Bringing a puppy home is a serious decision to make. This is a choice that will impact the next 10-15 years of your life. Here are a few things to consider before you make your choice:
- What hours do you work, and will the pet have any company during the day?
- If buying a puppy, can you provide care during the day and meals at regular intervals until it is six months of age?
- Puppies need a lot of attention and must be constantly supervised. Do you have time to care for a dog? eg: exercise, grooming, obedience and play ?
- A puppy/dog is a responsibility 365 days a year. This includes vacations, holidays, etc. Who will look after your pet when you’re away?
- A puppy is a permanent part of your family and is therefore a long-term commitment (the average life span of a dog is 10 to 15 years). This means you need to be prepared to dedicate this many years (maybe even more) to properly looking after your dog. Are you prepared to care for a dog for over 10 years?
- If renting accommodation, are you permitted own a pet?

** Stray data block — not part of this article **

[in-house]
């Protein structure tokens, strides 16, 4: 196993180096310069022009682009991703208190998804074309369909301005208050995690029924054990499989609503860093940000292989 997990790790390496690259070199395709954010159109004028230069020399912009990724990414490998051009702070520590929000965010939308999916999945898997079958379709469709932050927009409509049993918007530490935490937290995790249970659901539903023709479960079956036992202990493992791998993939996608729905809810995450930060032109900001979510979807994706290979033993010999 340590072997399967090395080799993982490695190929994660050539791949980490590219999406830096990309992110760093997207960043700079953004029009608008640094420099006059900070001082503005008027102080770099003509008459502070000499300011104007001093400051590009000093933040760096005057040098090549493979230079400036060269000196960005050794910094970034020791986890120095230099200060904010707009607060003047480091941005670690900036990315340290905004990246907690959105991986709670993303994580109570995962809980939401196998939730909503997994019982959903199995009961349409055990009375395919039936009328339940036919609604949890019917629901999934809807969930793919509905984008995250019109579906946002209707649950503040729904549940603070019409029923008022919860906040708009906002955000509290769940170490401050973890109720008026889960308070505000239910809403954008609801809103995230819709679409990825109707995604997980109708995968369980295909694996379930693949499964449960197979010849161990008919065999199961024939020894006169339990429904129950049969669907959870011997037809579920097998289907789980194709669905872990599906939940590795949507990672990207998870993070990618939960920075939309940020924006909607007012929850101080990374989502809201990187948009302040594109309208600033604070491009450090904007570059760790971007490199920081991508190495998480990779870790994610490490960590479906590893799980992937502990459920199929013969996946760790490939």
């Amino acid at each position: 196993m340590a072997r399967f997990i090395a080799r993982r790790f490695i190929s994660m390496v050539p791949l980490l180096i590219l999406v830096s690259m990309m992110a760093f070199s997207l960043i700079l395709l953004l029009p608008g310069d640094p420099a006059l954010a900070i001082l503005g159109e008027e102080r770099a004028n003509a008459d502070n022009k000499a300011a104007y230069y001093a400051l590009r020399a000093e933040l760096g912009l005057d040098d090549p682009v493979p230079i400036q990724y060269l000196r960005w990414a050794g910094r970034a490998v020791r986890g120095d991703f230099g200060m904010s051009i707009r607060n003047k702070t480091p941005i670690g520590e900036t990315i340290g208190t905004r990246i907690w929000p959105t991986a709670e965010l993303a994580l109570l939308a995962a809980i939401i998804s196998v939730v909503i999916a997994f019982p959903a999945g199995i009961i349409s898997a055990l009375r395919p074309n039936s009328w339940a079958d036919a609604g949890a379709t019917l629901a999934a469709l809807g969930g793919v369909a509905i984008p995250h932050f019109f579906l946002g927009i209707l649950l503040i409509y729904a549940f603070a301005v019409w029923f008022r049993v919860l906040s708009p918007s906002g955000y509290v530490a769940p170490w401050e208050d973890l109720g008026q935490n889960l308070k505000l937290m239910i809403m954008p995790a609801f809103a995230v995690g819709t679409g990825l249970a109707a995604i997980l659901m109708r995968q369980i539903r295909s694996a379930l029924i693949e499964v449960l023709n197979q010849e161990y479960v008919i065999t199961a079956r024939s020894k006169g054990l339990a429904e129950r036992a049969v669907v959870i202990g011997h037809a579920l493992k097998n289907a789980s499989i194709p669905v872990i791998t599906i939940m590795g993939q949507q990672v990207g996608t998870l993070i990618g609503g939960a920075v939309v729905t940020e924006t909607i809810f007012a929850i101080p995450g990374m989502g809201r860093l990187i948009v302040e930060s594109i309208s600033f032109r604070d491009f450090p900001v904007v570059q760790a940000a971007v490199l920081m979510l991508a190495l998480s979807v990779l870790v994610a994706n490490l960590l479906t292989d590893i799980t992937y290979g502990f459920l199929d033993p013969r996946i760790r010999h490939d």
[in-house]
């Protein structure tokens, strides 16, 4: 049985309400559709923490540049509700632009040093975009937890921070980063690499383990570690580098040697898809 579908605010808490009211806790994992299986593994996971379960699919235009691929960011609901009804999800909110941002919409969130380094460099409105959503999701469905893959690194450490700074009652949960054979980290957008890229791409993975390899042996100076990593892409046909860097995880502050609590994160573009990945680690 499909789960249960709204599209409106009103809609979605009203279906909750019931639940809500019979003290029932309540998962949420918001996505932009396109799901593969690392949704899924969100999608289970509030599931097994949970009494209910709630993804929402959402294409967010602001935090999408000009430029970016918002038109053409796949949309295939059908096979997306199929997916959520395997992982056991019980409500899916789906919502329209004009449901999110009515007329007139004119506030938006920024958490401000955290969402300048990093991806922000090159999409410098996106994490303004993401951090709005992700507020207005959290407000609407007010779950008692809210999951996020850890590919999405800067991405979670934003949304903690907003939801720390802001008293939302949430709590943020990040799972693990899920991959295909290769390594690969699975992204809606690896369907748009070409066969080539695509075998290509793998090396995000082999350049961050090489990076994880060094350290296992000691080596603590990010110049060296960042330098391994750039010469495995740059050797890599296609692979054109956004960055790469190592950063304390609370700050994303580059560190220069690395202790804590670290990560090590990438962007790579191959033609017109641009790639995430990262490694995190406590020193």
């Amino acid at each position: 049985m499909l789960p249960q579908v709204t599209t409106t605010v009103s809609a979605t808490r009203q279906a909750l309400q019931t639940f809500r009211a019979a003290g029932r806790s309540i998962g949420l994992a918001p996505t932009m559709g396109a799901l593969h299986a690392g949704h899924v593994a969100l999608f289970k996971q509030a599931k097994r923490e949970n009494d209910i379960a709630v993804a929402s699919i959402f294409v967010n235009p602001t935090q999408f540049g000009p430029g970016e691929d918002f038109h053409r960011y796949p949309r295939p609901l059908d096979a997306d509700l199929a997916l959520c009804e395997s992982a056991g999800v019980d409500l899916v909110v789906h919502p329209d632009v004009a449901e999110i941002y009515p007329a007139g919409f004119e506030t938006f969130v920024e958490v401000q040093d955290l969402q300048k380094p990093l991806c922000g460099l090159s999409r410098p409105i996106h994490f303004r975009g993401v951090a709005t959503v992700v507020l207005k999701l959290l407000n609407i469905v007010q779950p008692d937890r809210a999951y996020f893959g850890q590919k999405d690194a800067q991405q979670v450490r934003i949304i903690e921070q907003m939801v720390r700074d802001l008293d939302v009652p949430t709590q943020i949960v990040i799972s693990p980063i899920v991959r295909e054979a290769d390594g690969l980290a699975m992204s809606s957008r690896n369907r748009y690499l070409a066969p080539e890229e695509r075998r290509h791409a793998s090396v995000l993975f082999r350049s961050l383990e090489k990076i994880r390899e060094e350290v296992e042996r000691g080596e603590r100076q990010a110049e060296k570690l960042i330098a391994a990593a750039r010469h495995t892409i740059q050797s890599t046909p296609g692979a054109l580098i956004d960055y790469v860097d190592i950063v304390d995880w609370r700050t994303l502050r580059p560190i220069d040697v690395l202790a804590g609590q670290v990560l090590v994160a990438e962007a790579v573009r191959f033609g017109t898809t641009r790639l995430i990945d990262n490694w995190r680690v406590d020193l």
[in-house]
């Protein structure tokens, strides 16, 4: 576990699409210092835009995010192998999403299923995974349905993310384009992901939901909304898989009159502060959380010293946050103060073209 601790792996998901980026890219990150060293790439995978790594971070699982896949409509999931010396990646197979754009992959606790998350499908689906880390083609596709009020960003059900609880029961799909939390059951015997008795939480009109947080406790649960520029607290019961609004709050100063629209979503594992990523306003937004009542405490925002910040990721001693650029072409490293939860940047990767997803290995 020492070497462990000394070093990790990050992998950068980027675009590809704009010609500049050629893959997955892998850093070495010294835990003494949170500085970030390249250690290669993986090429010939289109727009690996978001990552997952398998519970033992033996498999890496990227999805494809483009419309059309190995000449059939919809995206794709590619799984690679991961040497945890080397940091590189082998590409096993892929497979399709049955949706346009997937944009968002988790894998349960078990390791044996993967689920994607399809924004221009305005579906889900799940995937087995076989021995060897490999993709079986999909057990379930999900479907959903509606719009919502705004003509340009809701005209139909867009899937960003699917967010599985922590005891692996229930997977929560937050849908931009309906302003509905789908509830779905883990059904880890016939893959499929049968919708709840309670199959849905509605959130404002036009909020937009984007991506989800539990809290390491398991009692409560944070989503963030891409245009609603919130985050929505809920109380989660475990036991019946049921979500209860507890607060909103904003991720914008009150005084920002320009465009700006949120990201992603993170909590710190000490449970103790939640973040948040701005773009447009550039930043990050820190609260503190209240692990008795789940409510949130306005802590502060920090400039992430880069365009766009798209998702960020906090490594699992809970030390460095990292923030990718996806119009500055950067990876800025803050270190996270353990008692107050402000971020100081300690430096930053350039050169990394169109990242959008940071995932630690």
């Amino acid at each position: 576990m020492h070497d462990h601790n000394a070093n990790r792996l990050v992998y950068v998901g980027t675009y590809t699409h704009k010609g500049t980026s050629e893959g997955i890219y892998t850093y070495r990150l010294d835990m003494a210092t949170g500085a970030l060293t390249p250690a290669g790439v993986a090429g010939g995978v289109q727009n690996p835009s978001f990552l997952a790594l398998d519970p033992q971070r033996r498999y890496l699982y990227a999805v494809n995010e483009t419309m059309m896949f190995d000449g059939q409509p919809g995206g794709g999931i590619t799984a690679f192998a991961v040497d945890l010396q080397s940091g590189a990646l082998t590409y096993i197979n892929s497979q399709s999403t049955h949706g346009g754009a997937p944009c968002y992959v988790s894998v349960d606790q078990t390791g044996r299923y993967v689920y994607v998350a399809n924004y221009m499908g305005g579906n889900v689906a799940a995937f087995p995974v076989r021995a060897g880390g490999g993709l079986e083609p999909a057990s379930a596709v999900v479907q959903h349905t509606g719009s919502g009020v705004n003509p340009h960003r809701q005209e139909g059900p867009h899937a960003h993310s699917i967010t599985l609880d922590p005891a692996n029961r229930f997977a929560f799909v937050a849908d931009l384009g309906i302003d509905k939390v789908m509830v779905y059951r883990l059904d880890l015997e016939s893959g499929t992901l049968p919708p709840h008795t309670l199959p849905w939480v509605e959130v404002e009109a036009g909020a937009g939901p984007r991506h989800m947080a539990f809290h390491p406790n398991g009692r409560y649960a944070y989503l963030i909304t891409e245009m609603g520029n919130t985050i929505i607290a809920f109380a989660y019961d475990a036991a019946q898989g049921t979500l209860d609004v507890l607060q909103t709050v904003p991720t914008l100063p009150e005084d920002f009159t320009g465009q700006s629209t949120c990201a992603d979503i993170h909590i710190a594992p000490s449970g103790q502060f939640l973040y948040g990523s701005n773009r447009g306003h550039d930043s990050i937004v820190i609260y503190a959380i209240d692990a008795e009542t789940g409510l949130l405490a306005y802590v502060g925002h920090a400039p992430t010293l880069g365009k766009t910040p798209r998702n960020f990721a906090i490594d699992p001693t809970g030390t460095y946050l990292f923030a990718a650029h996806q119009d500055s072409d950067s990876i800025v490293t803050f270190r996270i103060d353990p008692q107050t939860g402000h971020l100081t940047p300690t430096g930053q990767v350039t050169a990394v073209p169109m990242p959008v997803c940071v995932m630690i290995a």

- Do you live in a suitable location for a pet? eg: away from main roads
- Are you prepared to confine your pet inside your house at night?
- Does a pet fit in with your lifestyle, activities, sporting pursuits and priorities?
- If you are part of a family, the decision to get a pet should be a combined one, as all family members will come into contact with the pet, and should be involved in looking after it. Do not buy a pet for a child until the child is old enough to understand how to care for the animal and be gentle with it. Never expect the child to be sole responsible for the dog. Puppies and children are not always a good combinations. Bringing a dog into a family that has children should be done only after a lot of thought and planning. Small children should never be left unsupervised with a dog or puppy. Children are rough on animals and even the best children can be abusive by hitting the dog or teasing it. It is not fair to put an animal in a situation and then punish it for defending itself when it is being hurt.
- A puppy is an expense. Like anything else, don’t buy one if you can’t afford to properly care for it. The Miniature Schnauzer should be groomed every five to eight weeks, are you prepared to pay for this if you don’t want to do it yourself? Can you afford to own a pet with costs such as registration, vaccination, vet bills, food, grooming, desexing and boarding?
Get a puppy from a reputable breeder! This is a person who breeds according to the Bred Standard, who strives to breed the healthiest dog possible by testing and being knowledgeable.
We are members of the American Miniature Schnauzer Club